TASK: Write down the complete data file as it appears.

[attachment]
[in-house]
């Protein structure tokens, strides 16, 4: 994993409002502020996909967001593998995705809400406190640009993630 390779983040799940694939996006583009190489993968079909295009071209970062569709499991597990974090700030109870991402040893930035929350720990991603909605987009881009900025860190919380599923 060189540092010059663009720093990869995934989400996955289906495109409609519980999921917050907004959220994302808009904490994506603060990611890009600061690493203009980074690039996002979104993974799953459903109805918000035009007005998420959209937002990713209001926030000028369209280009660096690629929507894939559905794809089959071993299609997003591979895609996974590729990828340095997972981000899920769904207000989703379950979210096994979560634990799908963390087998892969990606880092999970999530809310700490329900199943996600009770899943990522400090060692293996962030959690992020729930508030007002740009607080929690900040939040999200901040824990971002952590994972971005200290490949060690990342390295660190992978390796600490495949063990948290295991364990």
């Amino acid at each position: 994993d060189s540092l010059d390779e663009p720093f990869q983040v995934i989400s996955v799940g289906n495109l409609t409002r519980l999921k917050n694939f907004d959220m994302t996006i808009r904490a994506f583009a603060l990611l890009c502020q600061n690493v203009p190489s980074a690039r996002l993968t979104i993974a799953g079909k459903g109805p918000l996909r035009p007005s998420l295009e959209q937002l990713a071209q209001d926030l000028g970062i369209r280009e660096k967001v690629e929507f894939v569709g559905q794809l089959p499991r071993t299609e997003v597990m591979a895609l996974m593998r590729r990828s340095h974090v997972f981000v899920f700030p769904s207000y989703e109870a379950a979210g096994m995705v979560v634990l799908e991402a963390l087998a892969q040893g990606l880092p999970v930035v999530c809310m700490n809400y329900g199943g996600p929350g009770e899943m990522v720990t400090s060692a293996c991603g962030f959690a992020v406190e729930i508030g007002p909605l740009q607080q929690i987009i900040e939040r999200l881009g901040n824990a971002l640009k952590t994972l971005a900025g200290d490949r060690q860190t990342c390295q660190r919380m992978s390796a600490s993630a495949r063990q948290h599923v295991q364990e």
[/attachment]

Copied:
[in-house]
């Protein structure tokens, strides 16, 4: 994993409002502020996909967001593998995705809400406190640009993630 390779983040799940694939996006583009190489993968079909295009071209970062569709499991597990974090700030109870991402040893930035929350720990991603909605987009881009900025860190919380599923 060189540092010059663009720093990869995934989400996955289906495109409609519980999921917050907004959220994302808009904490994506603060990611890009600061690493203009980074690039996002979104993974799953459903109805918000035009007005998420959209937002990713209001926030000028369209280009660096690629929507894939559905794809089959071993299609997003591979895609996974590729990828340095997972981000899920769904207000989703379950979210096994979560634990799908963390087998892969990606880092999970999530809310700490329900199943996600009770899943990522400090060692293996962030959690992020729930508030007002740009607080929690900040939040999200901040824990971002952590994972971005200290490949060690990342390295660190992978390796600490495949063990948290295991364990």
């Amino acid at each position: 994993d060189s540092l010059d390779e663009p720093f990869q983040v995934i989400s996955v799940g289906n495109l409609t409002r519980l999921k917050n694939f907004d959220m994302t996006i808009r904490a994506f583009a603060l990611l890009c502020q600061n690493v203009p190489s980074a690039r996002l993968t979104i993974a799953g079909k459903g109805p918000l996909r035009p007005s998420l295009e959209q937002l990713a071209q209001d926030l000028g970062i369209r280009e660096k967001v690629e929507f894939v569709g559905q794809l089959p499991r071993t299609e997003v597990m591979a895609l996974m593998r590729r990828s340095h974090v997972f981000v899920f700030p769904s207000y989703e109870a379950a979210g096994m995705v979560v634990l799908e991402a963390l087998a892969q040893g990606l880092p999970v930035v999530c809310m700490n809400y329900g199943g996600p929350g009770e899943m990522v720990t400090s060692a293996c991603g962030f959690a992020v406190e729930i508030g007002p909605l740009q607080q929690i987009i900040e939040r999200l881009g901040n824990a971002l640009k952590t994972l971005a900025g200290d490949r060690q860190t990342c390295q660190r919380m992978s390796a600490s993630a495949r063990q948290h599923v295991q364990e």